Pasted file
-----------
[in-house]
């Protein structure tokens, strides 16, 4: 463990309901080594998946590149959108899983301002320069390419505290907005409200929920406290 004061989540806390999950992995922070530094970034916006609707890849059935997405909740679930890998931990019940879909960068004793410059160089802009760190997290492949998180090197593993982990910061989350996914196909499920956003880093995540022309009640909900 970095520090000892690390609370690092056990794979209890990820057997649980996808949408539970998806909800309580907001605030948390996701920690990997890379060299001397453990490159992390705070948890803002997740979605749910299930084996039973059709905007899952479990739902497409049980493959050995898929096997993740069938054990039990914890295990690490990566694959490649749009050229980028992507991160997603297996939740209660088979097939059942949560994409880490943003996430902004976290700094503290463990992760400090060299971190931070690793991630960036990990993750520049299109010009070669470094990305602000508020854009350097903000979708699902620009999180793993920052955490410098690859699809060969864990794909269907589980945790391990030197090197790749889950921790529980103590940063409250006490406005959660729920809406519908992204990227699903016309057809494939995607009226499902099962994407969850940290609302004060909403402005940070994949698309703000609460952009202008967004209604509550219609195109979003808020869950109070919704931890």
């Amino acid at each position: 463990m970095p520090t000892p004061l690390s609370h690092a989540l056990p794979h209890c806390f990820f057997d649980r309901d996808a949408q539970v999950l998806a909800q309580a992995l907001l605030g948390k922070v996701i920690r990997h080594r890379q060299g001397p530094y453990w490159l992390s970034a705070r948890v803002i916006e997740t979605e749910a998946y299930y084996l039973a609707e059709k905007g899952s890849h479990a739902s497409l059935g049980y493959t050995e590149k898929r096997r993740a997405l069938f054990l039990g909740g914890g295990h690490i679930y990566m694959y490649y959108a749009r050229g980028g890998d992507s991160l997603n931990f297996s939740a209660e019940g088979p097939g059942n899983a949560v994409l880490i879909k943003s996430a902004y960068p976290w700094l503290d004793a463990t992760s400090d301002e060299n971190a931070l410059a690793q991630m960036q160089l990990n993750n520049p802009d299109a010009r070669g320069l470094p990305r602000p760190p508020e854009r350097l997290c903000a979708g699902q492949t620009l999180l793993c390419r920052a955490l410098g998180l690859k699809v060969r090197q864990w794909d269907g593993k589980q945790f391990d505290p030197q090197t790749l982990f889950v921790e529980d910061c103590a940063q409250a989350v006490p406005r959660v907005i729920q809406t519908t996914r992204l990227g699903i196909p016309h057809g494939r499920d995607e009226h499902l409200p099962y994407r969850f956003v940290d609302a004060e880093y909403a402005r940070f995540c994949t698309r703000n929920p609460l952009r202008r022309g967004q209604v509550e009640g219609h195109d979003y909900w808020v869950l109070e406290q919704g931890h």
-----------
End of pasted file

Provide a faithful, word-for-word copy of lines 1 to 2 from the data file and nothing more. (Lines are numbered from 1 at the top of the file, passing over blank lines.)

[in-house]
């Protein structure tokens, strides 16, 4: 463990309901080594998946590149959108899983301002320069390419505290907005409200929920406290 004061989540806390999950992995922070530094970034916006609707890849059935997405909740679930890998931990019940879909960068004793410059160089802009760190997290492949998180090197593993982990910061989350996914196909499920956003880093995540022309009640909900 970095520090000892690390609370690092056990794979209890990820057997649980996808949408539970998806909800309580907001605030948390996701920690990997890379060299001397453990490159992390705070948890803002997740979605749910299930084996039973059709905007899952479990739902497409049980493959050995898929096997993740069938054990039990914890295990690490990566694959490649749009050229980028992507991160997603297996939740209660088979097939059942949560994409880490943003996430902004976290700094503290463990992760400090060299971190931070690793991630960036990990993750520049299109010009070669470094990305602000508020854009350097903000979708699902620009999180793993920052955490410098690859699809060969864990794909269907589980945790391990030197090197790749889950921790529980103590940063409250006490406005959660729920809406519908992204990227699903016309057809494939995607009226499902099962994407969850940290609302004060909403402005940070994949698309703000609460952009202008967004209604509550219609195109979003808020869950109070919704931890």